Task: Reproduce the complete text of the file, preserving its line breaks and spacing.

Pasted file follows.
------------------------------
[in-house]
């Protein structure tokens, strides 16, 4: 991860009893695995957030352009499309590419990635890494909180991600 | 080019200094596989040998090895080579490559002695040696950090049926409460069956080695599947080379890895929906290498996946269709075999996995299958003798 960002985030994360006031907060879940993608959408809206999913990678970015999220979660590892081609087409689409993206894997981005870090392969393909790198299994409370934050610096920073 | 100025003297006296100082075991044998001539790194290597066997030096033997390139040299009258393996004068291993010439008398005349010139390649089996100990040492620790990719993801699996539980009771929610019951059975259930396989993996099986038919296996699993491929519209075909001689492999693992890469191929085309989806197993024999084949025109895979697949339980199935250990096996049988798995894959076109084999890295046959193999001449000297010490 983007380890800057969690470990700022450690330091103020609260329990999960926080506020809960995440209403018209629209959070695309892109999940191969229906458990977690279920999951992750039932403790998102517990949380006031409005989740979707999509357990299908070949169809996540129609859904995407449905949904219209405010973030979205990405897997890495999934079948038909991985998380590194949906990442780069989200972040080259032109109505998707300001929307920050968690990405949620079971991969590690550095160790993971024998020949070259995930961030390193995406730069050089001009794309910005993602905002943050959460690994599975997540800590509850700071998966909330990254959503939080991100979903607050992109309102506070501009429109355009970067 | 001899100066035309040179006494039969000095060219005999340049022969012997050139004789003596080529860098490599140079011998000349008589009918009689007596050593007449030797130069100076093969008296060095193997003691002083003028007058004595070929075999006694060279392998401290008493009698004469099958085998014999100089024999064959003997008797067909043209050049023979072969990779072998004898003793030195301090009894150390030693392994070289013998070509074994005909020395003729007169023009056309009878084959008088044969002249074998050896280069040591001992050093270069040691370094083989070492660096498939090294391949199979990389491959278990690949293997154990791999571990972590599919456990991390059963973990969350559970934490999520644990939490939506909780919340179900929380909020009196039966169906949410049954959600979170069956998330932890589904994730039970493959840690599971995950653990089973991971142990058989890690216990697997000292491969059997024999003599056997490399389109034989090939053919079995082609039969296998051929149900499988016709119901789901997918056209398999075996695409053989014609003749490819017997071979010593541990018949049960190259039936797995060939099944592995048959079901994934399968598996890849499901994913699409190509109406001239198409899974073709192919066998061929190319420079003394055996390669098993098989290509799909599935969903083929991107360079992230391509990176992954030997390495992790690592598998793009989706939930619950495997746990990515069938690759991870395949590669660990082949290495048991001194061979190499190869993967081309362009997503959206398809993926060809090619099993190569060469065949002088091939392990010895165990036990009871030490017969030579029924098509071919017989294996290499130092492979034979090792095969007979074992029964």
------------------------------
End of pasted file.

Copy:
[in-house]
């Protein structure tokens, strides 16, 4: 991860009893695995957030352009499309590419990635890494909180991600 | 080019200094596989040998090895080579490559002695040696950090049926409460069956080695599947080379890895929906290498996946269709075999996995299958003798 960002985030994360006031907060879940993608959408809206999913990678970015999220979660590892081609087409689409993206894997981005870090392969393909790198299994409370934050610096920073 | 100025003297006296100082075991044998001539790194290597066997030096033997390139040299009258393996004068291993010439008398005349010139390649089996100990040492620790990719993801699996539980009771929610019951059975259930396989993996099986038919296996699993491929519209075909001689492999693992890469191929085309989806197993024999084949025109895979697949339980199935250990096996049988798995894959076109084999890295046959193999001449000297010490 983007380890800057969690470990700022450690330091103020609260329990999960926080506020809960995440209403018209629209959070695309892109999940191969229906458990977690279920999951992750039932403790998102517990949380006031409005989740979707999509357990299908070949169809996540129609859904995407449905949904219209405010973030979205990405897997890495999934079948038909991985998380590194949906990442780069989200972040080259032109109505998707300001929307920050968690990405949620079971991969590690550095160790993971024998020949070259995930961030390193995406730069050089001009794309910005993602905002943050959460690994599975997540800590509850700071998966909330990254959503939080991100979903607050992109309102506070501009429109355009970067 | 001899100066035309040179006494039969000095060219005999340049022969012997050139004789003596080529860098490599140079011998000349008589009918009689007596050593007449030797130069100076093969008296060095193997003691002083003028007058004595070929075999006694060279392998401290008493009698004469099958085998014999100089024999064959003997008797067909043209050049023979072969990779072998004898003793030195301090009894150390030693392994070289013998070509074994005909020395003729007169023009056309009878084959008088044969002249074998050896280069040591001992050093270069040691370094083989070492660096498939090294391949199979990389491959278990690949293997154990791999571990972590599919456990991390059963973990969350559970934490999520644990939490939506909780919340179900929380909020009196039966169906949410049954959600979170069956998330932890589904994730039970493959840690599971995950653990089973991971142990058989890690216990697997000292491969059997024999003599056997490399389109034989090939053919079995082609039969296998051929149900499988016709119901789901997918056209398999075996695409053989014609003749490819017997071979010593541990018949049960190259039936797995060939099944592995048959079901994934399968598996890849499901994913699409190509109406001239198409899974073709192919066998061929190319420079003394055996390669098993098989290509799909599935969903083929991107360079992230391509990176992954030997390495992790690592598998793009989706939930619950495997746990990515069938690759991870395949590669660990082949290495048991001194061979190499190869993967081309362009997503959206398809993926060809090619099993190569060469065949002088091939392990010895165990036990009871030490017969030579029924098509071919017989294996290499130092492979034979090792095969007979074992029964």